Just as “what is impermanent”, in the same way for “what is shaking”, “what is revolving”, “what is diseased”, “what is breaking down”, “what is rapidly tossed about”, “what is rotten”, “what is of immediate danger”, “what does not last”, “what is not peaceful”, “what is changing”, “what is afflictive”, “what is a calamity”, “what is Māra's evil”, “what is within Māra's power”, “what is Māra's tool”, “what is like foam”, “what is like a bubble”, “what is like a plantain tree”, “what is like a magical illusion”, “what is feeble”, “what is corrupted”, “what is a killer's striking”, “what is [like] a sword”, “what is afflicted by envy”, “what has the mark of being spoiled”, “what is diminution”, “what is decrepit”, “what is a bondage”, “what is beaten”, “what is a malignant sore”, “what is a carbuncle”, “what is a sharp thorn”, “what is an affliction”, “what is a punishment”, “what is a hindrance”, “what is an occasion for distress”, “what is grievous”, “what is a bad friend”, “what is dukkha“, “what is empty”, “what is not self”, “what does not belong to a self”, “what is an enemy”, “what is a chain”, “what is not beneficial”, “what is not comfortable”, “what is a torment”, “what provides no assistance”, “what is not an island [of refuge]”, “what does not [provide] a cover”, “what is not reliable”, “what is not a protection”, “what is of the nature of birth”, “what is of the nature of old age”, “what is of the nature of disease”, “what is of the nature of death”, “what is of the nature of sorrow”, “what is of the nature of being afflicted by dukkha“, “what is of the nature of being powerless”, “what is of the nature of being weak”, “what is of the nature of being undesirable”, “what is of the nature of being seductive”, “what is of the nature of [needing to be] recuperated”, “what is of the nature of being dukkha“, “what is of the nature of being murderous”, “what is of the nature of being vexing”, “what is of the nature of being feverish”, “what is of the nature of having characteristics”, “what is of the nature of being blown away”, “what is of the nature of being grasped”, “what is of the nature of a deep chasm”, “what is of the nature of being a harsh difficulty”, “what is of the nature of being wrong”, “what is of the nature of being violent”, “what is of the nature of being with lust”, “what is of the nature of being with hatred”, “what is of the nature of being with delusion”, “what is of the nature of being unstable”, “what is of the nature of being burning”, “what is of the nature of being an obstruction”, “what is of the nature of being a disaster”, “what is of the nature to rise”, “what is of the nature to cease”, “what is of the nature of being [like] a heap of bones”, “what is of the nature of being [like] a piece of meat”, “what is of the nature of holding a [burning] torch [against the wind]”, “what is of the nature of a fiery pit”, “what is like a poisonous snake”, “what is like a dream”, “what is like a loan”, “what is like fruits on a tree”, “what is like a cow butcher”, “what is like a killer”, “what is like being touched by dew”, “what is like stagnant water”, “what is like a torrent”, “what is like spinning yarn”, “what is like a wheel moving in water”, “what is like a cane thrown up [into the air]”, “what is like a bottle with poison”, “what is like a poisoned trunk”, “what is like a poisoned flower”, “what is like a poisoned fruit”, “what is shaken by affliction”. “In this way, monks, you should cultivate tranquillity and insight” … up to … “for eradicating what is impermanent and of the past, the future, and the present” … up to … “bringing it to cease” and “making it disappear”.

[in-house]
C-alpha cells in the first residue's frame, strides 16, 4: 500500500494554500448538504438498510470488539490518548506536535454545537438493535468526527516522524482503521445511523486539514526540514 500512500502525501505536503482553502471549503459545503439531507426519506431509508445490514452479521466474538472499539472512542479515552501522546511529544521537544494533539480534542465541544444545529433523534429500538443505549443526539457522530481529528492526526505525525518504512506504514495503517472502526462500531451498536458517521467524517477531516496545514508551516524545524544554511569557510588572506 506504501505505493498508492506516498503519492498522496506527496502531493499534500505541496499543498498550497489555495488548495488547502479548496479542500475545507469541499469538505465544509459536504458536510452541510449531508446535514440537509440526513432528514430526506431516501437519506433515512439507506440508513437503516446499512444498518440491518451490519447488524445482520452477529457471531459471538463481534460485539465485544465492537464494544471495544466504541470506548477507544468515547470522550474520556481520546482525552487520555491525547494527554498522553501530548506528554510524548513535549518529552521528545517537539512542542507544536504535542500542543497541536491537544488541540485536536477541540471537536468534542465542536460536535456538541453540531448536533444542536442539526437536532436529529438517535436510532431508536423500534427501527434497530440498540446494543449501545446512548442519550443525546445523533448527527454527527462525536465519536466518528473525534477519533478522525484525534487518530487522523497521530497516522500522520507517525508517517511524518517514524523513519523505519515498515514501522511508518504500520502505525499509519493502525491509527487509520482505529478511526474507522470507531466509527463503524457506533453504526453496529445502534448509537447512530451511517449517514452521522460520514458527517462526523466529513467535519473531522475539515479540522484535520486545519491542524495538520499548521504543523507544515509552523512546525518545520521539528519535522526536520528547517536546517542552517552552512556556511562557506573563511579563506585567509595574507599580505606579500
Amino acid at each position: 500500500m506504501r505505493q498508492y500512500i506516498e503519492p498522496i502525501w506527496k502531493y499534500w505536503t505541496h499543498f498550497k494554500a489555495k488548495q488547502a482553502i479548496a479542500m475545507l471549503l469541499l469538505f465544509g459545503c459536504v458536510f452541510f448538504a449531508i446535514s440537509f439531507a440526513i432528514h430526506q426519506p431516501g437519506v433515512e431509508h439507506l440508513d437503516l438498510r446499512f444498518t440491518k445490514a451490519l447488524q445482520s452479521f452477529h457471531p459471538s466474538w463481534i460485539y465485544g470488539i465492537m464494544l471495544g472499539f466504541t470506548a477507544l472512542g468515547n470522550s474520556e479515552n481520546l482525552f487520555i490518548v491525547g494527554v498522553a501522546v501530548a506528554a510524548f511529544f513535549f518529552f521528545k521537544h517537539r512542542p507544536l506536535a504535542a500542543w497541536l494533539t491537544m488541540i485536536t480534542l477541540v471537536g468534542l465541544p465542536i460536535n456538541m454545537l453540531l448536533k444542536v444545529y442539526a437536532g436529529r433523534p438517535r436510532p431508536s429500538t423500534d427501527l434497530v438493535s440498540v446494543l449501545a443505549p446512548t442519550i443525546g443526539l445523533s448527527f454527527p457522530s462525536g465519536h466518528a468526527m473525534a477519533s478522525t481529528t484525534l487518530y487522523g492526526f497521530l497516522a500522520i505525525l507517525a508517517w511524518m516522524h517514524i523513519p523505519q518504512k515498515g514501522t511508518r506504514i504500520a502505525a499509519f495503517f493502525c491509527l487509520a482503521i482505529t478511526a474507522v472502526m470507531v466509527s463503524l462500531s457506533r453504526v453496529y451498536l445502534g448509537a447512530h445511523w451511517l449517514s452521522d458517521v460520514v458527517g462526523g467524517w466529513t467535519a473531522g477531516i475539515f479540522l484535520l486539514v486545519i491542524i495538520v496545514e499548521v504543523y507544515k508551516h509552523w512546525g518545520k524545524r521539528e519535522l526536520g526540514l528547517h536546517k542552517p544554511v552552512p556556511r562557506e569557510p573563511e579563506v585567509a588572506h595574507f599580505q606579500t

“For the sake of eradicating … up to … bringing to cease and making disappear what past, future, and present impermanent states should you cultivate tranquillity and insight? That is, for the sake of eradicating … up to … bringing to cease and making disappear past, future, and present impermanent bodily form you should cultivate tranquillity and insight. Feeling … perception … formations … consciousness is also like this.

“Therefore it should be understood as it really is that whatever bodily form, whether past, future or present, internal or external, gross or subtle, sublime or repugnant, far or near, it all is not self, is not distinct from the self [in the sense of being owned by it], does not exist [within the self, nor does a self] exist [within it]. Feeling … perception … formations … consciousness is also like this.

“A learned noble disciple who contemplates in this way gives rise to disenchantment in relation to bodily form, gives rise to disenchantment in relation to feeling … perception … formations … consciousness. Because of being disenchanted he does not delight in it, because of not delighting in it he is liberated. Being liberated he knows and sees: 'Birth for me has been eradicated, the holy life has been established, what had to be done has been done, I myself know that there will be no receiving of further existence.'”

When the Buddha had spoken this discourse, hearing what the Buddha had said the monks were delighted and received it respectfully.